or the moneys received on account of it. If, on the other hand, this court should find that the charges of fraud were not sustained or were disproved, and reverse the decree of the Court of Claims, then it would become the absolute legal duty of the Secretary of State to proceed in the distribution of the moneys in his hands according to the terms of the award. It was competent for Congress by statute to impose that duty upon him and he could not refuse to obey the mandate of the law.
Much was said in argument about the interference by the act of 1892 with the discharge by the President of his constitutional functions in connection with matters involved in the relations between this country and the Republic of Mexico. For reasons already given this contention cannot be sustained. It is without support in anything done or said by the eminent jurists who have presided over the Department of State since the controversy arose as to the integrity of the claim made by the La Abra Company. On the contrary, those officers have uniformly insisted that the authority of Congress was plenary to determine whether the award in respect of those claims was procured by fraud practised on the part of that Company and whether in that event the Company should be barred of any claim to the moneys received from the Republic of Mexico. Upon this question the legislative and executive branches of the Government have acted in perfect harmony. The question arises under the Constitution of the United States and a treaty made by the United States with a foreign country, is judicial in its nature, and one to which the judicial power of the United States is expressly extended. Both branches of the Government were concerned in the enactment subjecting that question to judicial determination, and it cannot properly be said that the President by approving the act of 1892 or by recognizing its binding force surrendered any function belonging to him under the supreme law of the land.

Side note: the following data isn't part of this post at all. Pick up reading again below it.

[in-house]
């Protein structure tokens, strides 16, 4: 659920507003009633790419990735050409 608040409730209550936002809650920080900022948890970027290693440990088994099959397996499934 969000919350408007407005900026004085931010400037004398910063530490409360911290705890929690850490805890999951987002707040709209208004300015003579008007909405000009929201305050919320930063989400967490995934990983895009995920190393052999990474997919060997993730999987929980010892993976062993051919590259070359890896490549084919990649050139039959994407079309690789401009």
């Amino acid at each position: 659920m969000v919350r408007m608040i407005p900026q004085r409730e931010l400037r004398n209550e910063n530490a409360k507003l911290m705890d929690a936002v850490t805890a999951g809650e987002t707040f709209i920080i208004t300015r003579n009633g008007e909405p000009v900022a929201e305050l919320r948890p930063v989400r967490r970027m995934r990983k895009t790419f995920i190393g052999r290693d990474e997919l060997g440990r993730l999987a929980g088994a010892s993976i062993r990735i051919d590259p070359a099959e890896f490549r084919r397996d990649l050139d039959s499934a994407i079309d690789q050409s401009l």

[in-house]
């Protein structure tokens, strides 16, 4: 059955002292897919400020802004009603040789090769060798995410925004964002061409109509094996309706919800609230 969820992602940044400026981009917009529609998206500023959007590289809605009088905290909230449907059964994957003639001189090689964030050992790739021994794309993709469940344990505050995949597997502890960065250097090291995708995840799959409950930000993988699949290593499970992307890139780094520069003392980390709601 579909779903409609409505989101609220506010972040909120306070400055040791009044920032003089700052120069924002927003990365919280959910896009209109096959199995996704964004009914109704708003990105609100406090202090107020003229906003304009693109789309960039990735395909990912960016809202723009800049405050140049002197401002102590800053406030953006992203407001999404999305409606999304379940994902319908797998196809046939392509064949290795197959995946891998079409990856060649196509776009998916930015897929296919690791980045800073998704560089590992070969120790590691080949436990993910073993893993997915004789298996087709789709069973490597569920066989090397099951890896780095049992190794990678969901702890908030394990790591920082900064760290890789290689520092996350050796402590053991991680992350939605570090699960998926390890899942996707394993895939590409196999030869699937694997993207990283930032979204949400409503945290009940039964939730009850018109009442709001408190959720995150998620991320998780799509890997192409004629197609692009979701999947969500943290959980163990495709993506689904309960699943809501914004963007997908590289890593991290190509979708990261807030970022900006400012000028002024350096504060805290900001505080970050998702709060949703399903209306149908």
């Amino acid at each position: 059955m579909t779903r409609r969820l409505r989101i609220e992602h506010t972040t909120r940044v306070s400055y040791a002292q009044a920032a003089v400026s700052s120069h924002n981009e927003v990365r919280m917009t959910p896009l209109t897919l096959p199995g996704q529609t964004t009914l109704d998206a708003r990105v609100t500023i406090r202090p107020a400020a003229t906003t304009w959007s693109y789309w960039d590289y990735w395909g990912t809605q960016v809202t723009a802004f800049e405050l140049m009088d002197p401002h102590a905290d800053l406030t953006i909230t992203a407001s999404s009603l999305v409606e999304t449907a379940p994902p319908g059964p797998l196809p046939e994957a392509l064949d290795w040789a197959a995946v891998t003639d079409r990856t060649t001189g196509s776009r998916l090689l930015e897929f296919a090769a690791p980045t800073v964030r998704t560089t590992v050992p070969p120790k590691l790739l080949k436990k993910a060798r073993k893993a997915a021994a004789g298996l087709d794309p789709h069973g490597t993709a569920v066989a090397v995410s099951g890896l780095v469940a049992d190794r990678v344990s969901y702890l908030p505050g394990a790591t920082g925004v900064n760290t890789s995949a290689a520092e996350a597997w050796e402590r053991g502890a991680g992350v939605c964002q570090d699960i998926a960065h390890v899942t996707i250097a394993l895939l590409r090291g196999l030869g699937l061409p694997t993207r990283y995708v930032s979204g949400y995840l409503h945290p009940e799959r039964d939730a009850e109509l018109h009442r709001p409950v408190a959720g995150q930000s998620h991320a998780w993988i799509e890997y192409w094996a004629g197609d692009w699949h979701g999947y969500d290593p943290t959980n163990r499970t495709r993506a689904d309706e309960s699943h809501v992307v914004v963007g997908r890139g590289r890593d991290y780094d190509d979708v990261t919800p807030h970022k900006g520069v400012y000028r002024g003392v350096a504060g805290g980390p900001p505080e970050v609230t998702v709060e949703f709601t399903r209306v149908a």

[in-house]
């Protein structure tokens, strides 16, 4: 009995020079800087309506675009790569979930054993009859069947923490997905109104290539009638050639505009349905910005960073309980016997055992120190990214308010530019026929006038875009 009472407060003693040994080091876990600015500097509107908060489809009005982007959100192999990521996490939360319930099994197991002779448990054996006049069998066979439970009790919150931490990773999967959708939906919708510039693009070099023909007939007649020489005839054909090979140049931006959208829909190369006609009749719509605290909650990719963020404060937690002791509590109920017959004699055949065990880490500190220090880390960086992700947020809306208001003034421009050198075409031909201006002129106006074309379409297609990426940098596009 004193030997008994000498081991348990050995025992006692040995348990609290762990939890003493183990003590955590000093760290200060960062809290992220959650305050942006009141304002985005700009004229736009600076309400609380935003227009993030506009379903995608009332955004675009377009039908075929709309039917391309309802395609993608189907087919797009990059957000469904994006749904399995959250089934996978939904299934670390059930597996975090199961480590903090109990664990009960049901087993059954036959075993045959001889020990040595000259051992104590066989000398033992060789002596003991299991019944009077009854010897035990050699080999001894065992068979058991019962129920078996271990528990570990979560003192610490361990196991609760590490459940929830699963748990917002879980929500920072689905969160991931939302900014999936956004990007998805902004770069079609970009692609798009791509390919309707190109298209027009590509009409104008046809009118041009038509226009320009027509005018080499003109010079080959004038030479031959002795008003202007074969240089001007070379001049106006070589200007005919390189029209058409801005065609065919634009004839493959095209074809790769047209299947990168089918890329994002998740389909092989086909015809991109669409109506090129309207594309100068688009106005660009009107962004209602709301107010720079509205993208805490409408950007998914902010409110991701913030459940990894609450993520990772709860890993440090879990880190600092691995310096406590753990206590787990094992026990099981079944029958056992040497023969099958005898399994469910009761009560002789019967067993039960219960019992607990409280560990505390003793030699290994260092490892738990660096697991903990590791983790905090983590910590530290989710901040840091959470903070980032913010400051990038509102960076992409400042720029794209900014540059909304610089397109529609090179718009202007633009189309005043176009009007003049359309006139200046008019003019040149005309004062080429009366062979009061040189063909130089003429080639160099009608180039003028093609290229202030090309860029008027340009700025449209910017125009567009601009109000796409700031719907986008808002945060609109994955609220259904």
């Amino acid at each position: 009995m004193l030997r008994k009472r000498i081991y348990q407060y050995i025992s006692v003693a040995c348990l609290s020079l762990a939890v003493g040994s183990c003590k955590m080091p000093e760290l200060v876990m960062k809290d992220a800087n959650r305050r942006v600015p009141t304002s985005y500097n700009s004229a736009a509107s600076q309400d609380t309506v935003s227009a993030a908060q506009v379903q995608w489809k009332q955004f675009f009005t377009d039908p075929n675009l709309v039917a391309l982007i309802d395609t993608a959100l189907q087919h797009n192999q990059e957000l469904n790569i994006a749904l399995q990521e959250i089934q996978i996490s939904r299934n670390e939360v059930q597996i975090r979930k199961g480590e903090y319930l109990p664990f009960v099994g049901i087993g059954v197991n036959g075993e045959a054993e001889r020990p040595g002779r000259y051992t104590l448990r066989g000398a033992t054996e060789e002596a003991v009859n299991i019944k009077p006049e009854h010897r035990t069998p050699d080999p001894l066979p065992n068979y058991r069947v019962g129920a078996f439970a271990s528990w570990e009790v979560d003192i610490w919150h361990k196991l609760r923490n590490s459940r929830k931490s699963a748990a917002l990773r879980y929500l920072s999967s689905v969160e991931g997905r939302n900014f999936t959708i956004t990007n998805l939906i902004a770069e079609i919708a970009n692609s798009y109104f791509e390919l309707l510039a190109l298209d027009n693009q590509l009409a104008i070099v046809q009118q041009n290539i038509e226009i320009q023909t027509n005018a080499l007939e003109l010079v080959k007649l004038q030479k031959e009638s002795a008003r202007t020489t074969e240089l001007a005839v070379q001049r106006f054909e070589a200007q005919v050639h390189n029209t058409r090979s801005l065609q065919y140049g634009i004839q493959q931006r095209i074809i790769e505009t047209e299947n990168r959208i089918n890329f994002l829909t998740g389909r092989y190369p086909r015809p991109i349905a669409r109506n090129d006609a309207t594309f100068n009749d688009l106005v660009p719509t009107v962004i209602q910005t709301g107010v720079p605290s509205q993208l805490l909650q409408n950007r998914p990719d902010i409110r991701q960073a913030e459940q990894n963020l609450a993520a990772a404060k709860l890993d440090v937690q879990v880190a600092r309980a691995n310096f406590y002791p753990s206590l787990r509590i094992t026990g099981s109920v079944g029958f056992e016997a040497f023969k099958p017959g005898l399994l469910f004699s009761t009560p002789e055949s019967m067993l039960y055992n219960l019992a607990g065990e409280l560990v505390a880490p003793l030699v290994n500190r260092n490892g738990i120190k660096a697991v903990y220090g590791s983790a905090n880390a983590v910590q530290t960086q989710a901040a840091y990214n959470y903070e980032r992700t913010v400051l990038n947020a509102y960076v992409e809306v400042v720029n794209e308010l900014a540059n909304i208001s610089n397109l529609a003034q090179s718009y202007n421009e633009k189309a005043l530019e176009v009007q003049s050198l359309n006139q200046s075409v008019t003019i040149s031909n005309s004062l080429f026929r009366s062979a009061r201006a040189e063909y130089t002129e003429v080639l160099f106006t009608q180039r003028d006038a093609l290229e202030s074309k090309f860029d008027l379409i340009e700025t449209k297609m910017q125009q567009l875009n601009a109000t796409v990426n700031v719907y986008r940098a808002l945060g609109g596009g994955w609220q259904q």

It was also said in argument that the act of Congress in some way -- not clearly defined by counsel -- was inconsistent with the principles underlying international arbitration, a